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BFI London Film Festival: The Sea Ahead and The Neutral Ground

This article is part of a series covering the releases at the 2021 BFI London Film Festival; previous entries in the series are available on the site.

The Sea Ahead

Jana (Manal Issa) dances with her boyfriend in The Sea Ahead
The Sea Ahead (dir. Ely Dagher, 2021)

I won’t keep you in suspense, this film was just boring. That’s a word I’ve learned not to use as a critic, but why spend eight-hundred words groping for synonyms when you could just be frank? After his short film, the Palme d’Or winner Waves ’98, director Ely Dagher returns with his feature film debut The Sea Ahead. Manal Issa, who we met earlier this festival via her performance in the far better Memory Box, stars here as Jana, a young woman mysteriously returned to Beirut from her Parisian college, arriving from the arrivals terminal like Paris, Texas‘s Travis emerging from the desert. Her parents are privately curious about what’s going on with her, but are glad she’s home and don’t press her for an explanation. Meanwhile, her ex-boyfriend wants to pick up where they left off. She might do as well, but something’s still off. Her parents probe her and she responds with anger.

Like in Paris, Texas, there’s a mystery, not about why she left, but why she came back, but before you get too excited, we never find out what it was. So, there was nothing: she had an attack of depression and came home, right? Surely there’s more to it than that? The film offers some suggestions about what’s going through her head. Time and time again she tries to get into the swing of her old life, but every time she forgets herself, the cloud descends once more. She just can’t be happy. The titular sea? Depression, rising sea-levels, climate crisis, impending war, take your pick. The films apocalyptic imagery, which arrives too late in the game to salvage audience interest, seems to suggest environmental anxiety and hopelessness. That’s my most generous interpretation of her malaise; that’s what a dialogue between me and this film generates, it’s about climate change and her despondency.

Now, my God, did that take a long time to get across. I’ll admit, call it unprofessionalism, but there were a couple of movies this festival I didn’t finish, I won’t name them as it would be unfair to review them in any form without seeing them, but when you’ve got five or sometimes six films a day to watch, you’ve not really got time to hang around waiting for a snoozer to get interesting. However, of all the films I did finish this festival, this was the dullest. Maybe it was one slow burner after another  finally catching up with me, but this two-hour-long movie felt like six. I invite every single person who complained about No Time to Die feeling too long to give this movie a try and get some perspective on what tedium really is.

The film spends an inordinately long time building up the most transitory moments that don’t feel like they have any real relevance to the themes the film is exploring. It just doesn’t maintain any kind of thematic or narrative focus, and these extraneous scenes aren’t interesting in themselves. It takes the longest way round possible to convey the simplest ideas. There’s no sense of journey, motive or impetus, and as a character study, it fails because we don’t know this character, it’s all supposition. It expects to keep your interest with just crumbs and the most mundane scenes in between.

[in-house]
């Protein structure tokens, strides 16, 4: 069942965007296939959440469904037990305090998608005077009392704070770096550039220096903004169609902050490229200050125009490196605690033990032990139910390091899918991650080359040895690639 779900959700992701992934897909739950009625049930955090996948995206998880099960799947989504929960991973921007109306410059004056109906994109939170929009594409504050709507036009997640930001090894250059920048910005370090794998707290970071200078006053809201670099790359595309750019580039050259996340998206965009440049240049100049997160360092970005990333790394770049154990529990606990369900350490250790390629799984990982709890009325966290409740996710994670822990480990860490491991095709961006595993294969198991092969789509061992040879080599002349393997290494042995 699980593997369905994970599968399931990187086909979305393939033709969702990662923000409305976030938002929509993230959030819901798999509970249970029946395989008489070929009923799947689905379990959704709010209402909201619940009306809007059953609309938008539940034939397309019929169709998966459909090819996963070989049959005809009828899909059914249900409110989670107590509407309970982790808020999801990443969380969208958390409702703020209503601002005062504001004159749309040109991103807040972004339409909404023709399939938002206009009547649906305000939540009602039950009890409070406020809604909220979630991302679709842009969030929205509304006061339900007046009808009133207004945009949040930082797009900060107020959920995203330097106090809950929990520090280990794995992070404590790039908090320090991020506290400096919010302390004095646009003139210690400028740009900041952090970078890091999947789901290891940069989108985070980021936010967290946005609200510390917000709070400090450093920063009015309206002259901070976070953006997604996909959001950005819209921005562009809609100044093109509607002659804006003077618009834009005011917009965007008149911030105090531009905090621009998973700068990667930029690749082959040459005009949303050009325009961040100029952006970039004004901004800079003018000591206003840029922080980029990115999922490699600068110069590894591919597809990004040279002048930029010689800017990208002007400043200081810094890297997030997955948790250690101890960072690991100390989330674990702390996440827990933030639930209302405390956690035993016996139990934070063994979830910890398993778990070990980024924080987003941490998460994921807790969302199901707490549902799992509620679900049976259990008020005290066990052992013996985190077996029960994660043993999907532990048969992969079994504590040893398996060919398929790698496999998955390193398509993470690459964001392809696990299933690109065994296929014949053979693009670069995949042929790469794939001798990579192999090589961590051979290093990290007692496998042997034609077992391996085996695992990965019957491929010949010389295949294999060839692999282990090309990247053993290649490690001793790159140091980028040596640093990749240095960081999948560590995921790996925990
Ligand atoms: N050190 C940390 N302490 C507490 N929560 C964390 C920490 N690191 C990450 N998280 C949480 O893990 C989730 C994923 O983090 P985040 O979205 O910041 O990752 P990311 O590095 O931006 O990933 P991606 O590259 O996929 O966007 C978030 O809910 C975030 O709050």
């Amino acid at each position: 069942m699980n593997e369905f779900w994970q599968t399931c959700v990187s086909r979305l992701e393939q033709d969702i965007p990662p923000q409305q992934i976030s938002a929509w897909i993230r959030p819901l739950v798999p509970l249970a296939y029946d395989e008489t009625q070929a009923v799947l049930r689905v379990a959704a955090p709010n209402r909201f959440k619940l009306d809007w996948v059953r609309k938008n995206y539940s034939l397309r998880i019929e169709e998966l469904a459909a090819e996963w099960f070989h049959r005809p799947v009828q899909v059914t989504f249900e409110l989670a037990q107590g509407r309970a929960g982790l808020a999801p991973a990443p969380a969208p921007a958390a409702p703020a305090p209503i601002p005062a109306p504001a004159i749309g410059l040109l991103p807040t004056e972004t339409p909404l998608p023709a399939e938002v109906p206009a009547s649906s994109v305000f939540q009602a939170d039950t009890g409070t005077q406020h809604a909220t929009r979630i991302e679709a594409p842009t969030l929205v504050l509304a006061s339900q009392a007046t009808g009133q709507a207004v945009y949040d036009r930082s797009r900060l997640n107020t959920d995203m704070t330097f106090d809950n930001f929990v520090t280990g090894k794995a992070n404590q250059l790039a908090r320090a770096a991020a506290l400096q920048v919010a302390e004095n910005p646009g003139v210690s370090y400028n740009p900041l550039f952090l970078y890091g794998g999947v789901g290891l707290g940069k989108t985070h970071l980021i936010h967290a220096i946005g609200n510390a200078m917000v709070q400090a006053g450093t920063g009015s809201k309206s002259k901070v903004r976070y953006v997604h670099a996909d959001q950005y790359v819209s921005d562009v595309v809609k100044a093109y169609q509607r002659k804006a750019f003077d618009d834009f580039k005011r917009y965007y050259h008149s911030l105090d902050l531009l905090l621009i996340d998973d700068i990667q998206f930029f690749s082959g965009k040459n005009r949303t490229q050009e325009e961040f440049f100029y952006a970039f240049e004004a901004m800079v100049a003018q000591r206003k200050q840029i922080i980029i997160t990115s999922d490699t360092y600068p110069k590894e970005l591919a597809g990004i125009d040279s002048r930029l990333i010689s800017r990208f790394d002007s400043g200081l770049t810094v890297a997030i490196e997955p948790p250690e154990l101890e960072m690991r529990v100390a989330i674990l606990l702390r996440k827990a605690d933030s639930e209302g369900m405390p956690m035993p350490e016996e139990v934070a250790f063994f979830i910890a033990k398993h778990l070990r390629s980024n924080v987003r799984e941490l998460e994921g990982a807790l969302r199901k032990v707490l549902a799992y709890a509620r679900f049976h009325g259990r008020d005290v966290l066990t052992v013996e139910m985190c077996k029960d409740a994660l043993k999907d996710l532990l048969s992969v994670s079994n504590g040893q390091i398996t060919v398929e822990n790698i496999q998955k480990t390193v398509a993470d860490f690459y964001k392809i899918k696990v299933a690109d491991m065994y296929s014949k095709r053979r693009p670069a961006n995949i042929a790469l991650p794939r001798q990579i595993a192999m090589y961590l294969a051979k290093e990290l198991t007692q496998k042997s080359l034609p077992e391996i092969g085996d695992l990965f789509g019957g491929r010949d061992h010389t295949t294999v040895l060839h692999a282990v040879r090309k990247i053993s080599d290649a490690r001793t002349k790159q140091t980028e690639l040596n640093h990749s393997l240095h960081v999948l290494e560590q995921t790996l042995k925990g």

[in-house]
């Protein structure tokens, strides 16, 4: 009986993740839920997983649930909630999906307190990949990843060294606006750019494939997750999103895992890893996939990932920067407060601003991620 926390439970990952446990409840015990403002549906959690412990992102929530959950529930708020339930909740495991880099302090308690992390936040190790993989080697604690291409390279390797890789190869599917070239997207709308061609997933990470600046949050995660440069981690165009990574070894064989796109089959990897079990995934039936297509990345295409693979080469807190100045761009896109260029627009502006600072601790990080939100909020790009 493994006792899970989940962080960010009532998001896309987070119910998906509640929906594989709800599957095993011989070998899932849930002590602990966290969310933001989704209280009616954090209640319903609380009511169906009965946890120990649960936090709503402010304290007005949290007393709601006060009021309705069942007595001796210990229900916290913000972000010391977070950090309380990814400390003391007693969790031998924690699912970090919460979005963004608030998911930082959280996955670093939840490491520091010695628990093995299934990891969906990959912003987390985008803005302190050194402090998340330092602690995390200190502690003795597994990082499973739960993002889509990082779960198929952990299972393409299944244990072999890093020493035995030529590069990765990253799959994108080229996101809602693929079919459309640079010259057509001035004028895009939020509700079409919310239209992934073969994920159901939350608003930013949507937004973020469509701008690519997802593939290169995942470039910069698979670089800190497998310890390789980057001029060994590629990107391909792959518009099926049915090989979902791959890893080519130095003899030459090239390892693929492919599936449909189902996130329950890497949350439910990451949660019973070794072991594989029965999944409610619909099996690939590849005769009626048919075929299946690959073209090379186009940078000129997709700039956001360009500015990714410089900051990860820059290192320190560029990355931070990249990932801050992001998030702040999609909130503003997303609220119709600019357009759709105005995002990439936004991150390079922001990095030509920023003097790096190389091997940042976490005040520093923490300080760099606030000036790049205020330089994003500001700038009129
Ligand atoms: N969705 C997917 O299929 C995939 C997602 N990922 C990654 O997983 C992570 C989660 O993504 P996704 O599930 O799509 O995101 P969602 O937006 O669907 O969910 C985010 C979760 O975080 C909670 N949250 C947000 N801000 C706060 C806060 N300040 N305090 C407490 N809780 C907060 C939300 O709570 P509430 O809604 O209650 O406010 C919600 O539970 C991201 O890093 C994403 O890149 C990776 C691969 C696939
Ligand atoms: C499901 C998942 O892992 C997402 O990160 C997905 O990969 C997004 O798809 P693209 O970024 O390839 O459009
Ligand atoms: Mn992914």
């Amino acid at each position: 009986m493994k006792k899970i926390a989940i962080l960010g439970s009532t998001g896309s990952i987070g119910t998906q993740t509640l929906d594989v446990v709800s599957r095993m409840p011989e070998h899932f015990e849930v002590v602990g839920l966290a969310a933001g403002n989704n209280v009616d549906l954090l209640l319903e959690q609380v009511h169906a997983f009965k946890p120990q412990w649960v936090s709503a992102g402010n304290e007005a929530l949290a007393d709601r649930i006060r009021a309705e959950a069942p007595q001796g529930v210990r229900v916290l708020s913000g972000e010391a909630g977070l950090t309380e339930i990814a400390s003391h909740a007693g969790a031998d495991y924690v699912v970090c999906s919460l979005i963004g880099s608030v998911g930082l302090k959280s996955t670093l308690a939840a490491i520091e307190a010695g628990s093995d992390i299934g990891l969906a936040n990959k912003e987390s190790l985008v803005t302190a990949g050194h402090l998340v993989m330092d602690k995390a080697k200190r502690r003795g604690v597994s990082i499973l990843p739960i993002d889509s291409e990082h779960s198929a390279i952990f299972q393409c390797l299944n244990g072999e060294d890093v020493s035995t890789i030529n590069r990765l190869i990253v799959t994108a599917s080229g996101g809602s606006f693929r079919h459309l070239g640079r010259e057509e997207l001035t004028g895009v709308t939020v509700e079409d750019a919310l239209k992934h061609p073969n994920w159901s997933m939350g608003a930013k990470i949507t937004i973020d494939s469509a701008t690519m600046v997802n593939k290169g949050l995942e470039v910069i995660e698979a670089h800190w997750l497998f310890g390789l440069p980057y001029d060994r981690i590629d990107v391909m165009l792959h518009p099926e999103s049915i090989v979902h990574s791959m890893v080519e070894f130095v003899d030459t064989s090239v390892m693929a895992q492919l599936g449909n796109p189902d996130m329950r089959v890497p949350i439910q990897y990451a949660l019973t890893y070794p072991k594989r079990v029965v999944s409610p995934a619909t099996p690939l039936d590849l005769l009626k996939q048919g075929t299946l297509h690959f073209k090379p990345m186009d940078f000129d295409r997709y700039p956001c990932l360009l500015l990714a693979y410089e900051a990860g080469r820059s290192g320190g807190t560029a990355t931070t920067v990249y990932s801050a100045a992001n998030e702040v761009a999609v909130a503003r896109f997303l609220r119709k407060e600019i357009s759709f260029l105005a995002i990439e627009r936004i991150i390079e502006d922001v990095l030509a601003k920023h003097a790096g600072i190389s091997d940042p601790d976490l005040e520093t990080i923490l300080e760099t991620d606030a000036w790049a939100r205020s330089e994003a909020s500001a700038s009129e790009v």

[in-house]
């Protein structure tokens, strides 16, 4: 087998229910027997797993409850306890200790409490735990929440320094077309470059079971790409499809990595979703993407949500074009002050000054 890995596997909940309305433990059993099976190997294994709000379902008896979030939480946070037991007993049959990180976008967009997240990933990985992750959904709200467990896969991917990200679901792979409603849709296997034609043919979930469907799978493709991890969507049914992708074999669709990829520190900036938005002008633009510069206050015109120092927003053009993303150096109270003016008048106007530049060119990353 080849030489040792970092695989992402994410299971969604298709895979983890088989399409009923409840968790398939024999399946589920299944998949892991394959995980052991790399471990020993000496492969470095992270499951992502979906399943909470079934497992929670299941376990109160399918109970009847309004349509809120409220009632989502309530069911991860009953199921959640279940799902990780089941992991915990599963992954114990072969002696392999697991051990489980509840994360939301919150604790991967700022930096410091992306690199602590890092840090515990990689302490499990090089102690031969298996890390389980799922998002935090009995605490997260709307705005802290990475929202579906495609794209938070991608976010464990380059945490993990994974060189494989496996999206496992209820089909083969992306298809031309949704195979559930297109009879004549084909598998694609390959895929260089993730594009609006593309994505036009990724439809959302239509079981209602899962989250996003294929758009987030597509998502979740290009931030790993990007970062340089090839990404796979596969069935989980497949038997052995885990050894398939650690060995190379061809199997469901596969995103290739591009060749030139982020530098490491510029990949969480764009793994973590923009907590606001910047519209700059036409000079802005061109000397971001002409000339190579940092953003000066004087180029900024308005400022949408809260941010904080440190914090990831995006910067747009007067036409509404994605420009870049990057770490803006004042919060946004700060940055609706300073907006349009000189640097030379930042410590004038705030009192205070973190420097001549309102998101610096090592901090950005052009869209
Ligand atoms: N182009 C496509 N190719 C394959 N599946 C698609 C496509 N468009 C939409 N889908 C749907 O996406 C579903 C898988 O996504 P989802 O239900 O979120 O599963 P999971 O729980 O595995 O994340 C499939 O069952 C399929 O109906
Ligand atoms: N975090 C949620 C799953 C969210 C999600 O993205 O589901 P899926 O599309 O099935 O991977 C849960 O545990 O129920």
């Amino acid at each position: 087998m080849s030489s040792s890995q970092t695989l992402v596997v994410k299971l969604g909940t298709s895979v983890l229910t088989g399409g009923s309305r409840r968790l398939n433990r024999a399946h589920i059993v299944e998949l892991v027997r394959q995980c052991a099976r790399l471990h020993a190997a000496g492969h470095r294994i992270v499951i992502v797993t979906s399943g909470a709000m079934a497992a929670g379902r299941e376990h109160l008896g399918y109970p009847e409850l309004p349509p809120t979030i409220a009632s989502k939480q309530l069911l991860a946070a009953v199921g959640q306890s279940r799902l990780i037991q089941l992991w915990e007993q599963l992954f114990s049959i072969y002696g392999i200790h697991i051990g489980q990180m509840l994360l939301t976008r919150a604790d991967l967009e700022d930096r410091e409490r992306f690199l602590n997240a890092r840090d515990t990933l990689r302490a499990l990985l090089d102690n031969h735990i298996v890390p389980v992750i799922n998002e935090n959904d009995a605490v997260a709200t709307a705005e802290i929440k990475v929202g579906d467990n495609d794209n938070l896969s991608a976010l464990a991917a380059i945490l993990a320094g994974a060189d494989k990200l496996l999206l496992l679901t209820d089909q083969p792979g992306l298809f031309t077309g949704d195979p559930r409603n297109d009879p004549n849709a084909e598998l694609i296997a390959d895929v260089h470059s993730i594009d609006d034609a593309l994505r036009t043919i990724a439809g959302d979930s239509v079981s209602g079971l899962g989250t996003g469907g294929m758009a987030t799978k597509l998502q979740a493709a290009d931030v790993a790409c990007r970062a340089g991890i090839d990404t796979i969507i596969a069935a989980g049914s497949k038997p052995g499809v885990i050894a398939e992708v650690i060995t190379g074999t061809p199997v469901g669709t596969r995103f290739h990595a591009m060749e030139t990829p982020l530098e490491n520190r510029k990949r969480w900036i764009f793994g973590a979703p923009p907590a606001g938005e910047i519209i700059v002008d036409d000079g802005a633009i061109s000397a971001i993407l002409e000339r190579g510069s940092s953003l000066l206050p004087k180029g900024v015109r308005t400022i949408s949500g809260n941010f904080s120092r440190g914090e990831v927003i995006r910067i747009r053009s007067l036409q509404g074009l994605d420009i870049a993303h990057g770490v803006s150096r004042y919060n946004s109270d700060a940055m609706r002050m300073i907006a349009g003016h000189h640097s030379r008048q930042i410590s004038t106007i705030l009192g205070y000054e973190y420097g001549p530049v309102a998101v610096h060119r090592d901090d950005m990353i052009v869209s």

There’s a three minute long, totally dialogue-free scene where she and her boyfriend dance drunkenly. She dances happily, the fog descends, it passes and she starts dancing again and that takes three minutes. That scene is the movie in miniature and contains about as much context or understanding of her malaise as we ever get. There’s a minute-long sequence of her making coffee; this film has no business being two hours long! Every even-vaguely interesting idea or scene could have been reduced down to less than half that time. I was desperate to find some meaning in all this but was rewarded not at all. It felt like The Sea Ahead was fighting me all the way.

I swear I gave this film a fair shot. In the first five minutes, I was mentally comparing it to Paris, Texas! The knives weren’t out. I was ready to like it; I understood it; I just wasn’t moved by it. It was intellectually deadening. The film’s apocalyptic imagery, though the most interesting part, never develops into anything or pays off, even as an effective piece of symbolism, not even in the film’s comically anti-climactic ending, which includes the most unconvincing bludgeoning scene since Repulsion. It’s always disappointing to realise that the reason you don’t like a film isn’t because its offensive or asinine or annoying, but simply because it’s the unimaginative, self indulgent reflections of an immature filmmaker unable to string together a captivating thought. If Ely Dagher makes a compelling film in the future, we won’t be looking back at The Sea Ahead and saying “the signs were always there”.

The Neutral Ground

CJ Hunt faces the monument to Confederate G.P. Beauregard
The Neutral Ground (CJ Hunt, 2021)

If you’re unlucky enough to have had access to social or mass media in the last five years, then you’ve seen the debates about what to do with public icons celebrating figures of colonialism and confederacy, now that many of us are willing to confront and oppose what those icons represent. The city of New Orleans became the centre of this debate in 2015 when a public hearing resulted in a resolution to remove four of its statues commemorating leaders of the confederacy that were erected post-reconstruction and Jim Crow: Robert E. Lee, Jefferson Davis, G.P. Beauregard and The White League. Despite the majority support in favour of the move, niche support groups like the Monumental Task Force began to try and block it.